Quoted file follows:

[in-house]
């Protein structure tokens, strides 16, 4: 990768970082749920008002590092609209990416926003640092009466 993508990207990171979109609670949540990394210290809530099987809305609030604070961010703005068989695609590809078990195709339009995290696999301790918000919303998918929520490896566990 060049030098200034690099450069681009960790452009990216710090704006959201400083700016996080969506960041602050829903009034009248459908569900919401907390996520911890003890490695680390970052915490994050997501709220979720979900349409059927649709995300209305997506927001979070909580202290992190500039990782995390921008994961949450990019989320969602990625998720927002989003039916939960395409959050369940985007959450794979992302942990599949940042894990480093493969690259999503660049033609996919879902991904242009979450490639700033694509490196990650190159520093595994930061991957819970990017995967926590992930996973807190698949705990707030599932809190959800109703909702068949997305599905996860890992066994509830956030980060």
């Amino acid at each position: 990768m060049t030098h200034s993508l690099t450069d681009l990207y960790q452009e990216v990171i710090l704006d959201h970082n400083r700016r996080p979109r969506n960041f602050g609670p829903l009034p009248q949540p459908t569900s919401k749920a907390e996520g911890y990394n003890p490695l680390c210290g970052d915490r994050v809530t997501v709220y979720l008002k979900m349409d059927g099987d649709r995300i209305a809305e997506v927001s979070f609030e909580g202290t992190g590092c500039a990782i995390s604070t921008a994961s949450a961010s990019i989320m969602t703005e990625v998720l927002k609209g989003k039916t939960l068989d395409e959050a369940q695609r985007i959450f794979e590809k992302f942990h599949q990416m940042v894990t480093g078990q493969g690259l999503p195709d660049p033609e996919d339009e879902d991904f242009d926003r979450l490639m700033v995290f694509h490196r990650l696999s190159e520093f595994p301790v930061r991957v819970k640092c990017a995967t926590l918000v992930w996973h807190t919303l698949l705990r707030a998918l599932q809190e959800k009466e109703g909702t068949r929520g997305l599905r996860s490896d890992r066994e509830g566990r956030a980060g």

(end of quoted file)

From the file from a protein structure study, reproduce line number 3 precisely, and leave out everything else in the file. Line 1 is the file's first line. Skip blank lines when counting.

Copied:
């Amino acid at each position: 990768m060049t030098h200034s993508l690099t450069d681009l990207y960790q452009e990216v990171i710090l704006d959201h970082n400083r700016r996080p979109r969506n960041f602050g609670p829903l009034p009248q949540p459908t569900s919401k749920a907390e996520g911890y990394n003890p490695l680390c210290g970052d915490r994050v809530t997501v709220y979720l008002k979900m349409d059927g099987d649709r995300i209305a809305e997506v927001s979070f609030e909580g202290t992190g590092c500039a990782i995390s604070t921008a994961s949450a961010s990019i989320m969602t703005e990625v998720l927002k609209g989003k039916t939960l068989d395409e959050a369940q695609r985007i959450f794979e590809k992302f942990h599949q990416m940042v894990t480093g078990q493969g690259l999503p195709d660049p033609e996919d339009e879902d991904f242009d926003r979450l490639m700033v995290f694509h490196r990650l696999s190159e520093f595994p301790v930061r991957v819970k640092c990017a995967t926590l918000v992930w996973h807190t919303l698949l705990r707030a998918l599932q809190e959800k009466e109703g909702t068949r929520g997305l599905r996860s490896d890992r066994e509830g566990r956030a980060g």